there has been an unacknowledged relationship of Manchester
anthropology that Max Gluckman promoted, and in which F. G. Bailey
was trained, to a small network of Melanesianists, myself included.
The chapter begins with a brief account of the orientation and
interests of what I shall call ‘Mancunian Realism’,
Gluckman’s actor-centred methodology. I then appraise the
proximate ‘reality’. The problem of the elusive and
variable interweaving of scales was to become one of the major
challenges of my later work.
It is also important to note that
‘scale’ refers as much to time – to history
– as it does to space. I have come to refer to my own
approach in anthropology as historical realism (Smith 2014 ). If we are to speak of social
(Harley, 1988 ; Knorr-Cetina and Amann, 1990 ) and as objects that invoke the users’ attention in their everyday practices (Vertesi, 2008 ). In particular, concerning the problem of representation in science, Sergio Sismondo and Nicholas Chrisman's analysis on realism (2001) provides us with necessary guidance. Using a map as both a metaphor and a means of interpretation, they established a metaphysical frame for approaching reality based on deflationary philosophy, arguing that scientific representations are maps embedded in a particular kind of practice and for a
Notes on developing a photo-ethnographic practice in Basilicata
and brown peoples as subject (Ruby 1996 ).
It makes more sense, then, to consider what constitutes photographing as an anthropologist rather than an anthropological photograph. A focus on the approach also has the benefit of avoiding scholasticism and keeping open a multitude of genres and styles that each situation and research question might call for, including those outside of realism and even outside documentary photography. Patrick Sutherland expresses himself along similar lines when considering the key aspect of photo-ethnography to be
York: Berghahn Books, 2008), pp. 162–80.
Ibid., p. 164.
Foucault, Society Must Be Defended, p. 259.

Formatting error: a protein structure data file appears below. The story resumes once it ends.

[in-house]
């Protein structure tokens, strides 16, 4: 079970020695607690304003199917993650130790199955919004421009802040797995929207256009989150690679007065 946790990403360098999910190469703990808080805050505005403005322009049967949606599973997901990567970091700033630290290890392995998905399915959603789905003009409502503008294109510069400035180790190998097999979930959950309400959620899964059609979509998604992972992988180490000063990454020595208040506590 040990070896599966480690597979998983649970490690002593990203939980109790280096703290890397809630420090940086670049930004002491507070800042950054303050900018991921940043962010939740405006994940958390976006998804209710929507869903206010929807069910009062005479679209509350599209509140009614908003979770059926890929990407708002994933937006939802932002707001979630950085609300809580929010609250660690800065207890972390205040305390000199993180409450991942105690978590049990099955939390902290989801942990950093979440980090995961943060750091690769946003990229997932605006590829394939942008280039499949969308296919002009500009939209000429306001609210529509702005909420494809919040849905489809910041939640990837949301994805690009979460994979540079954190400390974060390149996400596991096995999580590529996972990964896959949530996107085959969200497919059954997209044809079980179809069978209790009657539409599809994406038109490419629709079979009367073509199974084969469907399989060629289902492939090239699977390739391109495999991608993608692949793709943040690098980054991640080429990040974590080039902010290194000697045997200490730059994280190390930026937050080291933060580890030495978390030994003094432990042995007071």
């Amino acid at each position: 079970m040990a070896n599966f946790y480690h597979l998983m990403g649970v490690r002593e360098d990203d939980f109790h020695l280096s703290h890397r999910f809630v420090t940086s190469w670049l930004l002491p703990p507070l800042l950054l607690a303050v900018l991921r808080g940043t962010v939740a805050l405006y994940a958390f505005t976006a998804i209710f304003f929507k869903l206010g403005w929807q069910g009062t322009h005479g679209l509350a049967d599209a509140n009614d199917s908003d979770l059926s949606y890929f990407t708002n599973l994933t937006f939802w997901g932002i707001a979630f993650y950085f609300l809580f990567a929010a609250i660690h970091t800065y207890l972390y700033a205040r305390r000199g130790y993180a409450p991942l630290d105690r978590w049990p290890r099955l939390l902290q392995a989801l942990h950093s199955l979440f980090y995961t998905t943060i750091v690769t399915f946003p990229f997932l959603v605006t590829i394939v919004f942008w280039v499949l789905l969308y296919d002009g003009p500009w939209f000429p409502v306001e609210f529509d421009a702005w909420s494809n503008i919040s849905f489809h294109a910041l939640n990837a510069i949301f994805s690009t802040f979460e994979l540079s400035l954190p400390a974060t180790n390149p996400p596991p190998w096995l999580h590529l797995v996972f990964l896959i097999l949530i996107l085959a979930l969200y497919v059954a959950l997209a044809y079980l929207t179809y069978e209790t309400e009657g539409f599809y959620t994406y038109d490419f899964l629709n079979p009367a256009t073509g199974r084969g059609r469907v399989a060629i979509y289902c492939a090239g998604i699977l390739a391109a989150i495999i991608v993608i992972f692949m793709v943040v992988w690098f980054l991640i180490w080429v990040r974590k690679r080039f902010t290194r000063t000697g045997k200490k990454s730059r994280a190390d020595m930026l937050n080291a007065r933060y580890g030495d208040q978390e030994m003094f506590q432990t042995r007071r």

C. Gerlach, Extremely Violent Societies: Mass Violence in the Twentieth
Century World (Cambridge: Cambridge University Press, 2010), pp.
Q. Meillassoux, After Finitude: An Essay on the Necessity of Contingency (London: Continuum, 2008 – original French edition 2006); for
discussion of Meillassoux see L. Bryant, N. Srnicek & G. Harman (eds),
The Speculative Turn: Continental Materialism and Realism (Melbourne: Re-Press, 2011); G. Harman, Quentin Meillassoux
spirit possession cult. Perhaps Umm Omar was also, like Henley, asserting the value of cinematic realism and photographic documentation as sometimes being a more powerful standpoint for resistance to oppression than the fragmented and fragmentary techniques of montage. Ethnographic filmmaking and montage is an almost impossible yet necessary balancing act that occurs along this stretch between the visible and the invisible, the expressible and inexpressible; between witnessing those things that should be seen, disrupting the ways in which we have been taught to see
striving does not result in ‘robust counterpublics’? And what if
it does not at all aim at forming such counterpublics? Striving can, instead, be
considered as an ethical issue. As Joel Robbins writes in a seminal article on the
anthropology of the good,
As with the construction of the good, there is a strong temptation to dismiss people’s investments in realising the good in time as mere utopianism, to smother
their hopes analytically with what Clifford has recently called our own ‘wet-blanket
“realism”’ (2009: 241). But if part of the point of the anthropology of the
's methods of montage are helpful for developing an understanding of the shock effects of these YouTube videos, we need to look elsewhere to understand what happens in the vacuum of visibility that emerges beyond shock.
In visual anthropology, many filmmakers emphasise the virtues of careful observation. Here the image is often appreciated for its mimetic, indexical realism, and for the way it shows us an abundance of visual details that are often otherwise left unnoticed. Yet several filmmakers and scholars have criticised this realist approach
Nostalgia and al-zaman al-gamiil (the ‘beautiful old
‘progressive’), together with numerous images of
industrial and construction sites. The video clip advertises a modern Egypt
that is in a state of constant movement.13 It is as if the regime has borrowed
the exact icons, language, and symbols of the Soviet socialist realism era, but
by this time, after the lapse of a century, the theme lends itself heavily to
kitsch. In short, the remarkable absence of irony in this footage is profoundly
This brings me to my next point, namely, how the state propaganda has
recently invested in video clips for purposes of self
borrowing symbols of socialist realism
that contradict the obvious state of the globalised region. Meanwhile, the
Islamist camp seems to be fixated on a golden period of the early years of
Islam. The complex ideology of the counter-revolutionary camp encompasses
both of these doppelgängers, as the two share the elective affinity towards
authoritarianism. Both camps have worked hard against the forces of civil
society, which advocates the reinstating of human rights, workers’ rights,
social justice, and a renewed sense of citizenship. Ironically, the two forces are